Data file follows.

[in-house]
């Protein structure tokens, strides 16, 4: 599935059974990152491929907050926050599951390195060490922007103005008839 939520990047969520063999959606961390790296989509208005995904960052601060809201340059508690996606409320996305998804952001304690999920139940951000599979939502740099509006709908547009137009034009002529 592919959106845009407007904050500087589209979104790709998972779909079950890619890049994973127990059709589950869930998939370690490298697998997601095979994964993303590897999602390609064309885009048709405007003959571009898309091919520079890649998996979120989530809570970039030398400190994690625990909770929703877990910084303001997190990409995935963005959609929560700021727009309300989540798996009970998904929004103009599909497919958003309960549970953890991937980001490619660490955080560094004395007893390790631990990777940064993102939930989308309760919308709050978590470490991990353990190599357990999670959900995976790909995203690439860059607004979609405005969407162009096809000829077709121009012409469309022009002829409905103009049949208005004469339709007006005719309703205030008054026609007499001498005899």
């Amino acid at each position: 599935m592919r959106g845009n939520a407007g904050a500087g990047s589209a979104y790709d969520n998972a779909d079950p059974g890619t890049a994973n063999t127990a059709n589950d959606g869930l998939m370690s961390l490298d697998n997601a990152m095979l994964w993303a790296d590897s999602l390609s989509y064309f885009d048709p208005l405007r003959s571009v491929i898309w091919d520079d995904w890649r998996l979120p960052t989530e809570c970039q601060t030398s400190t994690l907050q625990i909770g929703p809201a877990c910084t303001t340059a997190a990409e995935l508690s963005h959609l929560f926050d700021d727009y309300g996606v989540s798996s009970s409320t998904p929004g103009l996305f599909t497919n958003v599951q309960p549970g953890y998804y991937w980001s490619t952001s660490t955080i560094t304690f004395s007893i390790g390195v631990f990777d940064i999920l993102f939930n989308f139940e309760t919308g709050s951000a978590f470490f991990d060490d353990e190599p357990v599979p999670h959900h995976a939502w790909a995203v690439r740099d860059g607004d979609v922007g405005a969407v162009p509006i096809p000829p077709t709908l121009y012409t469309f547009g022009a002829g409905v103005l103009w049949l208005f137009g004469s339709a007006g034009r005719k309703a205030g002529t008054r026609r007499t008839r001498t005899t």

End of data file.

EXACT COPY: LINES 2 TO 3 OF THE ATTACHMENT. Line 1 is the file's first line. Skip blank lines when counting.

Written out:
């Protein structure tokens, strides 16, 4: 599935059974990152491929907050926050599951390195060490922007103005008839 939520990047969520063999959606961390790296989509208005995904960052601060809201340059508690996606409320996305998804952001304690999920139940951000599979939502740099509006709908547009137009034009002529 592919959106845009407007904050500087589209979104790709998972779909079950890619890049994973127990059709589950869930998939370690490298697998997601095979994964993303590897999602390609064309885009048709405007003959571009898309091919520079890649998996979120989530809570970039030398400190994690625990909770929703877990910084303001997190990409995935963005959609929560700021727009309300989540798996009970998904929004103009599909497919958003309960549970953890991937980001490619660490955080560094004395007893390790631990990777940064993102939930989308309760919308709050978590470490991990353990190599357990999670959900995976790909995203690439860059607004979609405005969407162009096809000829077709121009012409469309022009002829409905103009049949208005004469339709007006005719309703205030008054026609007499001498005899």
């Amino acid at each position: 599935m592919r959106g845009n939520a407007g904050a500087g990047s589209a979104y790709d969520n998972a779909d079950p059974g890619t890049a994973n063999t127990a059709n589950d959606g869930l998939m370690s961390l490298d697998n997601a990152m095979l994964w993303a790296d590897s999602l390609s989509y064309f885009d048709p208005l405007r003959s571009v491929i898309w091919d520079d995904w890649r998996l979120p960052t989530e809570c970039q601060t030398s400190t994690l907050q625990i909770g929703p809201a877990c910084t303001t340059a997190a990409e995935l508690s963005h959609l929560f926050d700021d727009y309300g996606v989540s798996s009970s409320t998904p929004g103009l996305f599909t497919n958003v599951q309960p549970g953890y998804y991937w980001s490619t952001s660490t955080i560094t304690f004395s007893i390790g390195v631990f990777d940064i999920l993102f939930n989308f139940e309760t919308g709050s951000a978590f470490f991990d060490d353990e190599p357990v599979p999670h959900h995976a939502w790909a995203v690439r740099d860059g607004d979609v922007g405005a969407v162009p509006i096809p000829p077709t709908l121009y012409t469309f547009g022009a002829g409905v103005l103009w049949l208005f137009g004469s339709a007006g034009r005719k309703a205030g002529t008054r026609r007499t008839r001498t005899t």